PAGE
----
MDPP assisted x-ray device receives international acclaim

Austofix_Geoff and Chris_FlindersWP
Geoff Cottrell from Flinders University on the left and Chris Henry, General Manager for Austofix on the right, with the EzyAim product.

A South Australian orthopaedic device which removes the need for multiple x-rays when fixing bone fractures has received international acclaim from orthopaedic surgeons throughout the world.

The Ezy-Aim Electronic Digital Targeting System – developed by Adelaide-based orthopaedics company Austofix, with assistance from Flinders University’s Medical Device Partnering Program (MDPP) – provides surgeons with an effective device to assist them during the insertion of nails and screws when fixing bone fractures.

The device acts as a pair of eyes, allowing the surgeon to accurately judge the location of the implant inside the bone.

The system, which went to market last month, was completed after Austofix approached the MDPP to evaluate one of its proof of concept prototypes.

Austofix received State Government funding in 2011 through the Medical Device Commercialisation Program to further develop the prototype. The MDPP supported Austofix to develop the new targeting device, which has improved the surgical fixation technique for orthopaedic surgeons in Australia and world-wide.

Manufacturing and Innovation Minister Kyam Maher says this is a great outcome for Austofix and the state.

“South Australia continues to demonstrate fantastic capabilities in the development and commercialisation of innovative medical devices and Austofix is another great example,” he says.

“The medical device sector – worth around $12 billion annually in Australia – is a key focus for the State Government in helping build a sustainable, high-value manufacturing sector that links research and development with modern production practices.

“The device was showcased during the recent trade delegation to China’s Shandong Province, led by Premier Jay Weatherill.”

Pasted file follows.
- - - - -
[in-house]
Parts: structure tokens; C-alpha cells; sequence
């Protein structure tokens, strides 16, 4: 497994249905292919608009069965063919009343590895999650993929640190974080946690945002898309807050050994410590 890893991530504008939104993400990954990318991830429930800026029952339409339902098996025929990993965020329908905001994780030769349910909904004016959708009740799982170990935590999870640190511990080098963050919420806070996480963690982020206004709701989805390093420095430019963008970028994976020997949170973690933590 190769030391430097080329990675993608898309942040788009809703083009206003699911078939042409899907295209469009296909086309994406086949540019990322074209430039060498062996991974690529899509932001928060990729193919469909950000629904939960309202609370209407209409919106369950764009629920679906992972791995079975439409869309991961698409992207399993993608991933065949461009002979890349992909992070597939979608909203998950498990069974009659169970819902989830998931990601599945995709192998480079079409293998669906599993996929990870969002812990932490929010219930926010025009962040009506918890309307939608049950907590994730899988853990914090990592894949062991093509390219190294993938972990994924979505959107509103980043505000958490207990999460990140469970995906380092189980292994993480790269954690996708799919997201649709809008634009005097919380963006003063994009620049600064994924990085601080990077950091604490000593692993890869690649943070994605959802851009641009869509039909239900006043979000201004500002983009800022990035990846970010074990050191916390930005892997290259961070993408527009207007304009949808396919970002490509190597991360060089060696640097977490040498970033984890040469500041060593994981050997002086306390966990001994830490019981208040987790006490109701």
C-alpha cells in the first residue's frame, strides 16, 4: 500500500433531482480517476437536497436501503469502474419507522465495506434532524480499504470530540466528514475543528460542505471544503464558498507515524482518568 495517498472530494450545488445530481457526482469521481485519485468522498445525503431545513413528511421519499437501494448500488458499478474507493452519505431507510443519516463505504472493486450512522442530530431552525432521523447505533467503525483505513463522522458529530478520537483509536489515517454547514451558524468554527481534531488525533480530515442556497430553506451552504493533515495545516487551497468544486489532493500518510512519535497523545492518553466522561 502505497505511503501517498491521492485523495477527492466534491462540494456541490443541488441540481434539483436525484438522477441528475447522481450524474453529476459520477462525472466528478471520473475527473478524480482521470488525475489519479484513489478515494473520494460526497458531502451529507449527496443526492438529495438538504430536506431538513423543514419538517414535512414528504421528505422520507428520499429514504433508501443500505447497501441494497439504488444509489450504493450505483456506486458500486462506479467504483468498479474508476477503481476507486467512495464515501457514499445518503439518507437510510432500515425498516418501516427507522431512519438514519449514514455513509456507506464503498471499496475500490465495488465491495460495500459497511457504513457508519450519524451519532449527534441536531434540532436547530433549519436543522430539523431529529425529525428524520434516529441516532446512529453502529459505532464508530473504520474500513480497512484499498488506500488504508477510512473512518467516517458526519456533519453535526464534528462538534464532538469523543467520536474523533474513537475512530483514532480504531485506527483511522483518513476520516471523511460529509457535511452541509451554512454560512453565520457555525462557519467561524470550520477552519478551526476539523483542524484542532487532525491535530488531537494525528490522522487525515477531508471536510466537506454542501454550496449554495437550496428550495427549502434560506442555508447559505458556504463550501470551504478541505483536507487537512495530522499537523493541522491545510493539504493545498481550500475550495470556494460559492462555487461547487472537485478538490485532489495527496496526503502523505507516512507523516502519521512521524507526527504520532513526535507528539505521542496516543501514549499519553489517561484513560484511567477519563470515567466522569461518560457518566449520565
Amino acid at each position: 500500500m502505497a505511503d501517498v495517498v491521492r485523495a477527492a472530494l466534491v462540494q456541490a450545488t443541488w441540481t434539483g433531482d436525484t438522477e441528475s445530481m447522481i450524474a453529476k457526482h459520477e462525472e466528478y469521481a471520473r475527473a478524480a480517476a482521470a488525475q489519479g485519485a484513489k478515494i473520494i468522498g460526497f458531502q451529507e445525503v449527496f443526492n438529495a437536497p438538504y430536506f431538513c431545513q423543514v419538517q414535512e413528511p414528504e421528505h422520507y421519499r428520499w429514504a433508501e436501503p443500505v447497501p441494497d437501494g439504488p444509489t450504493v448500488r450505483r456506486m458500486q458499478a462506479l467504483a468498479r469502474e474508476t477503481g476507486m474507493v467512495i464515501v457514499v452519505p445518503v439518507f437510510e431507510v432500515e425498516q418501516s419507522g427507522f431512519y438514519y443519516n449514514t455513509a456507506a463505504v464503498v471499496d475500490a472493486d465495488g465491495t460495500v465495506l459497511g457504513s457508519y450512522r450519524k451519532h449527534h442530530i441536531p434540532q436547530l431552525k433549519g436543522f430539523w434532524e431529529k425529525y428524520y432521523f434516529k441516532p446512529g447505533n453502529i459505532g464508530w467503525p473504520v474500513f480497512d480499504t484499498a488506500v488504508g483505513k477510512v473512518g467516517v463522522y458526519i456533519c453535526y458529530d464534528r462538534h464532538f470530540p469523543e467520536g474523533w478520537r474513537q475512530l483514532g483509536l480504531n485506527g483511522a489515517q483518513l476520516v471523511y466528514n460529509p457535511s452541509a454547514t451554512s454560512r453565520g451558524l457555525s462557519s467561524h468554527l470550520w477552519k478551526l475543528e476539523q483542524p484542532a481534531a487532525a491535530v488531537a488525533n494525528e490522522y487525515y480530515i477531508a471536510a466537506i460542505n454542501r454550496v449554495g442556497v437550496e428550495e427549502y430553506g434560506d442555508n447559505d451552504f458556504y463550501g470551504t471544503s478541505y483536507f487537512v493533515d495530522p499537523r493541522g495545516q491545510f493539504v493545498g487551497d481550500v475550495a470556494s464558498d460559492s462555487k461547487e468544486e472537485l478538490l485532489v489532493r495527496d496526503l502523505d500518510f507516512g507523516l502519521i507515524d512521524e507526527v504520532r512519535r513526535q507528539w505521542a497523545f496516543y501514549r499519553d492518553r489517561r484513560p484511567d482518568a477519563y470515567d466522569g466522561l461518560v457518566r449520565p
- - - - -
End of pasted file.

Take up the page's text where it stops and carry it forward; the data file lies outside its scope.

Austofix General Manager, Chris Henry, says the initial prototype developed with MDPP exceeded design specifications.

“The MDPP’s professional expertise in coordinating and facilitating the development of medical devices provided the impetus for this product to reach the commercialisation stage,” he says.

“Having established a strong working relationship during the initial MDPP project, Austofix returned to Flinders University for ongoing consultation and contract work. The MDPP and Flinders University have been integral in the design of the Ezy-Aim product, allowing us to enhance our product range of orthopaedic medical devices and implants and improve patient safety.

“We have received fantastic feedback from surgeons comparing our Ezy-Aim product with products from some of the largest surgical device companies in the world. The feedback included comments that our product was simpler and easier to use by comparison.”

The Ezy-Aim product complements the growing Austofix range of products and services of orthopaedic implants and cleanroom facilities.

The MDPP is currently administering the State Government’s Medical Technologies Program (MTP), established to support the development of new commercially viable medical and assistive devices.

Successful applicants can receive up to 250 hours of research expertise to assist with any stage of the research and development process.

For further information about the MDPP, please go to


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